Sometimes in art, apparently simple ideas, well executed, can be extremely powerful and moving.
At the White Cube Gallery in Bermondsey, the floor of the south gallery has been completely paved in stone, on which 300 names of victims of the immigration crisis appear and disappear in an atmosphere of hushed silence within the white religious atmosphere of the gallery space. In ‘Palimpsest, names are spelt out in sand (for those who died prior to 2010), on top of which other names are spelt out in water (for those who died from 2011-16).
Columbian artist Doris Salcedo took five years to research the victims and their remaining families who still mourn for them, before including their names in this astonishingly moving installation. How on earth the artist technically achieved this moving installation is a mystery… And, the aesthetic of the ‘white cube’ gallery adds to the emotional and spiritual impact of the installation.
In the north gallery, as you walk in, the first impression is of 5 old kitchen tables, scattered across the gallery. But, look closer, the tops of the tables have been cut, slashed and scarred and the legs have cracks all over them from when they have been smashed and put back together as best they can. Saledo is using these red tables as a metaphor for victims of sexual (and indeed any) violence, who get on with their lives afterwards, yet are scarred and damaged from the experience.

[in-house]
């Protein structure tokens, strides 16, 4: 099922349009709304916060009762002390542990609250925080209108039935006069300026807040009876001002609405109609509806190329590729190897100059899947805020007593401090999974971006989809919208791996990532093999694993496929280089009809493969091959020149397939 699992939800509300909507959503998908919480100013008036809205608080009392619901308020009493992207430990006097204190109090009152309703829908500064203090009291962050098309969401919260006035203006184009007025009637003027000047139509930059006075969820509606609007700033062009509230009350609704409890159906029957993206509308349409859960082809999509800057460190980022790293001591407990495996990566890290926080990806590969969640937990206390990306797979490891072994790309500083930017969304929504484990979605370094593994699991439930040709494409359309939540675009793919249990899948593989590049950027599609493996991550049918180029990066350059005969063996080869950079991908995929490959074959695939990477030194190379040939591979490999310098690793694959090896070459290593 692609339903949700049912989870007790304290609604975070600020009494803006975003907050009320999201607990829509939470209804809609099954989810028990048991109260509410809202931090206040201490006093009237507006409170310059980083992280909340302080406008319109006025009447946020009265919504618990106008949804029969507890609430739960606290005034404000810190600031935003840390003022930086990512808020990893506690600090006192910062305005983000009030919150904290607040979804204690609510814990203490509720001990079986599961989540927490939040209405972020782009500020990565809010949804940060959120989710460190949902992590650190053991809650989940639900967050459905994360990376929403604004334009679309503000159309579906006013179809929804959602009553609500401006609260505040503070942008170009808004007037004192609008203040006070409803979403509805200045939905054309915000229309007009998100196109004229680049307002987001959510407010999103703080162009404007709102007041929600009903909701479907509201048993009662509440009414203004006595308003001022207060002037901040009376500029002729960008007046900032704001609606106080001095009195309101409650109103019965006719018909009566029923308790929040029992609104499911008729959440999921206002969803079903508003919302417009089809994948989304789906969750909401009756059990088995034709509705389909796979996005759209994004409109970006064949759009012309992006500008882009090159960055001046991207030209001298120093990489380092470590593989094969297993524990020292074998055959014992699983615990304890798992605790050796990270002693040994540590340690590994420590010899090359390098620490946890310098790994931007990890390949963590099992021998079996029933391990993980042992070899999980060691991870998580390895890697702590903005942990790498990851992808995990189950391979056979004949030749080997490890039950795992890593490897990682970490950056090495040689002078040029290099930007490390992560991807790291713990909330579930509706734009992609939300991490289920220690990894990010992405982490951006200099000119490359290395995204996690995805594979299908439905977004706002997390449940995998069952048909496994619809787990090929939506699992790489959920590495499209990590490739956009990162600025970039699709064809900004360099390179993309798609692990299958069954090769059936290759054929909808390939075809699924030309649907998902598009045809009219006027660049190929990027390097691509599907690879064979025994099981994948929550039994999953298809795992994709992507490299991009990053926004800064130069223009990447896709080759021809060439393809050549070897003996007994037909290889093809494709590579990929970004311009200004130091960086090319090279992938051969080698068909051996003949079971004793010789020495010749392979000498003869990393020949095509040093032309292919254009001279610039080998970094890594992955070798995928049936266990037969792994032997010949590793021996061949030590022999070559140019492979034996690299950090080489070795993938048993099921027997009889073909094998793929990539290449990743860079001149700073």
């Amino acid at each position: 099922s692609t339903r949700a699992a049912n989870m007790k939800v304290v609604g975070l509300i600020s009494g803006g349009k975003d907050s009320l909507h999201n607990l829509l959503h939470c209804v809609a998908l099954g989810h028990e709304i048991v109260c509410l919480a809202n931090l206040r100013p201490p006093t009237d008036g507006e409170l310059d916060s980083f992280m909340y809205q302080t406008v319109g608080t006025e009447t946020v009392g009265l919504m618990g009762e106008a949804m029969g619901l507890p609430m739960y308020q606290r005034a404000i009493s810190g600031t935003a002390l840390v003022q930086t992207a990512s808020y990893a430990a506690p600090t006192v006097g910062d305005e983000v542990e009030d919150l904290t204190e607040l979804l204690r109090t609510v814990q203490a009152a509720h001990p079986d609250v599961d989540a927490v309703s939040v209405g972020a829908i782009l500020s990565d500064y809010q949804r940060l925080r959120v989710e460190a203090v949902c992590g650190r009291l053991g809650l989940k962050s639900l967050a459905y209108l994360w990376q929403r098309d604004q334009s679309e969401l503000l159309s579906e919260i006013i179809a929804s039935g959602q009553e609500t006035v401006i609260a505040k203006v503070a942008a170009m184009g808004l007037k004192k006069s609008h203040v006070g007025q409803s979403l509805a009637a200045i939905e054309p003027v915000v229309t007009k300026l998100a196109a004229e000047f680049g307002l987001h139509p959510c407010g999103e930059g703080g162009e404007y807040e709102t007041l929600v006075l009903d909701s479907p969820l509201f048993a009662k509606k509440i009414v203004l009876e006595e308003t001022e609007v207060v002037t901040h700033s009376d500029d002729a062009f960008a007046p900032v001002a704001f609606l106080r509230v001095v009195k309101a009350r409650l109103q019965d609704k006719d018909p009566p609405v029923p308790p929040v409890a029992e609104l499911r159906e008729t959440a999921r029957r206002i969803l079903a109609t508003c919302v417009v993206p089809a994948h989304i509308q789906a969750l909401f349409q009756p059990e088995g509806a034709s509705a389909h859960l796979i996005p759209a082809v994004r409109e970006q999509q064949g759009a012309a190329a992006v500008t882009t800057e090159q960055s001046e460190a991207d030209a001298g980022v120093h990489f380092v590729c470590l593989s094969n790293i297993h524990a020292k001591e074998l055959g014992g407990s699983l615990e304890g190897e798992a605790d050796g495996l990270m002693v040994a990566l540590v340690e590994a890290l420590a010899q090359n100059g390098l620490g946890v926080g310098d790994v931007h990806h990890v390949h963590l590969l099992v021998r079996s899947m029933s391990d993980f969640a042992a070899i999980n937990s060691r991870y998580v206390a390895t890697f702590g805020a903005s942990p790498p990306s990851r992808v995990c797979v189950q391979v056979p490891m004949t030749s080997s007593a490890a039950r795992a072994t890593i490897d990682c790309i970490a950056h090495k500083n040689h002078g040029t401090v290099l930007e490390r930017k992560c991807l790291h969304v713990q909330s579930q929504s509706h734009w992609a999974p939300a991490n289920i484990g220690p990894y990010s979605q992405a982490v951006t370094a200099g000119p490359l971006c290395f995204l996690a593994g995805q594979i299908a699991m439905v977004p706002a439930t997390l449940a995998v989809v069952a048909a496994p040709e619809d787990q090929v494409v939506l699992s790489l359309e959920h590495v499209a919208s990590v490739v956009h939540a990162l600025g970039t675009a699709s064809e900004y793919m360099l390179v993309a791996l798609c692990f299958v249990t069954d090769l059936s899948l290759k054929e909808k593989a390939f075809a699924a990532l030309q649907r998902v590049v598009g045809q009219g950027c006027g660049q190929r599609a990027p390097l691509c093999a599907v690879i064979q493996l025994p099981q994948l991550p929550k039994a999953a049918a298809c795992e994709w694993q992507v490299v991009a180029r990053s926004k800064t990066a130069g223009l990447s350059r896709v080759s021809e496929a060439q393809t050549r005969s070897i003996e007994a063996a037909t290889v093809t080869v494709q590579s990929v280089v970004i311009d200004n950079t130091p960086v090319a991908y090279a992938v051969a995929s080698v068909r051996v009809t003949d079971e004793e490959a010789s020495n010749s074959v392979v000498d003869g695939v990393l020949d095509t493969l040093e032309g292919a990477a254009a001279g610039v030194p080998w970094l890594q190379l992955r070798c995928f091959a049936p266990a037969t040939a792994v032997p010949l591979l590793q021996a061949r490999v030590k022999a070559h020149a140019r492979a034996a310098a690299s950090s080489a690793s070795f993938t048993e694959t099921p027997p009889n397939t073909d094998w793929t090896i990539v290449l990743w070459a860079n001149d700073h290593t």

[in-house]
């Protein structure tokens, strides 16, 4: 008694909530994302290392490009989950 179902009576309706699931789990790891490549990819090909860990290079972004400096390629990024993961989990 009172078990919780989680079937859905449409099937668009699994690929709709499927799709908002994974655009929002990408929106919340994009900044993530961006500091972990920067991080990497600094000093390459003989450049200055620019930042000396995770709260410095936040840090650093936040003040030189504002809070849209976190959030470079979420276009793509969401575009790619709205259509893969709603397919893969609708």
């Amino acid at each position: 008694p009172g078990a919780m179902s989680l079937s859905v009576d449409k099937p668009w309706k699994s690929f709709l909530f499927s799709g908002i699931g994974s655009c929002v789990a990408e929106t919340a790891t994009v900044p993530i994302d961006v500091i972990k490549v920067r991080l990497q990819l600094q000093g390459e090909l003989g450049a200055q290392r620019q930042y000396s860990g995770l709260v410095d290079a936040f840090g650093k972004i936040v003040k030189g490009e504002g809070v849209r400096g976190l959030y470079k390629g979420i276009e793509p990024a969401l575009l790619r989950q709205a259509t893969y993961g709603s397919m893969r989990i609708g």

Across the corridor, in the immensely tall 9x9x9 gallery, German artist Anselm Kiefer has created a vitrine with a parachute trying to escape upwards through the glass and the gallery roof, yet tethered to a rusty old bicycle at the bottom, representing the struggles, contraints and conflicts of life.
Three different installations by two different artists which connect together by exploring different aspects of life today.